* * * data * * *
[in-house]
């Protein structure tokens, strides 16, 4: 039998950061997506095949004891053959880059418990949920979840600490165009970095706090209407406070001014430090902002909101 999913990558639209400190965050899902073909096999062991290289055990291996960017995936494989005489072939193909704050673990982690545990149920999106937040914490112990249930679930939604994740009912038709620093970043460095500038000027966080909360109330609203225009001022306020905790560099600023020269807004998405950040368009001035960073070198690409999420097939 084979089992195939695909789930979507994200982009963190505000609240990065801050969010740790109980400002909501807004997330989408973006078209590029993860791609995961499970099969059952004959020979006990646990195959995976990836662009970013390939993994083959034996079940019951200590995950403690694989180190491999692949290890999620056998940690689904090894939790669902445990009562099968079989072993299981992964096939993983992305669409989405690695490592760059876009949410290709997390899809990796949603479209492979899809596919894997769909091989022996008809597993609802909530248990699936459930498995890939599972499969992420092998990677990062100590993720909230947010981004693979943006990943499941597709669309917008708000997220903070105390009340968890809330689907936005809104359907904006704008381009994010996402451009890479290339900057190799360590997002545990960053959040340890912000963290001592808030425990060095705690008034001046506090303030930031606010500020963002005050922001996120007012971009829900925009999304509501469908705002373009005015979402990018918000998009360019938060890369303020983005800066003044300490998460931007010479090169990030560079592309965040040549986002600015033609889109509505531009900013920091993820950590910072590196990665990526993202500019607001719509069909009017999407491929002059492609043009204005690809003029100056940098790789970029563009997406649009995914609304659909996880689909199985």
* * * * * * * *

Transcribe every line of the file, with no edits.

[in-house]
């Protein structure tokens, strides 16, 4: 039998950061997506095949004891053959880059418990949920979840600490165009970095706090209407406070001014430090902002909101 999913990558639209400190965050899902073909096999062991290289055990291996960017995936494989005489072939193909704050673990982690545990149920999106937040914490112990249930679930939604994740009912038709620093970043460095500038000027966080909360109330609203225009001022306020905790560099600023020269807004998405950040368009001035960073070198690409999420097939 084979089992195939695909789930979507994200982009963190505000609240990065801050969010740790109980400002909501807004997330989408973006078209590029993860791609995961499970099969059952004959020979006990646990195959995976990836662009970013390939993994083959034996079940019951200590995950403690694989180190491999692949290890999620056998940690689904090894939790669902445990009562099968079989072993299981992964096939993983992305669409989405690695490592760059876009949410290709997390899809990796949603479209492979899809596919894997769909091989022996008809597993609802909530248990699936459930498995890939599972499969992420092998990677990062100590993720909230947010981004693979943006990943499941597709669309917008708000997220903070105390009340968890809330689907936005809104359907904006704008381009994010996402451009890479290339900057190799360590997002545990960053959040340890912000963290001592808030425990060095705690008034001046506090303030930031606010500020963002005050922001996120007012971009829900925009999304509501469908705002373009005015979402990018918000998009360019938060890369303020983005800066003044300490998460931007010479090169990030560079592309965040040549986002600015033609889109509505531009900013920091993820950590910072590196990665990526993202500019607001719509069909009017999407491929002059492609043009204005690809003029100056940098790789970029563009997406649009995914609304659909996880689909199985």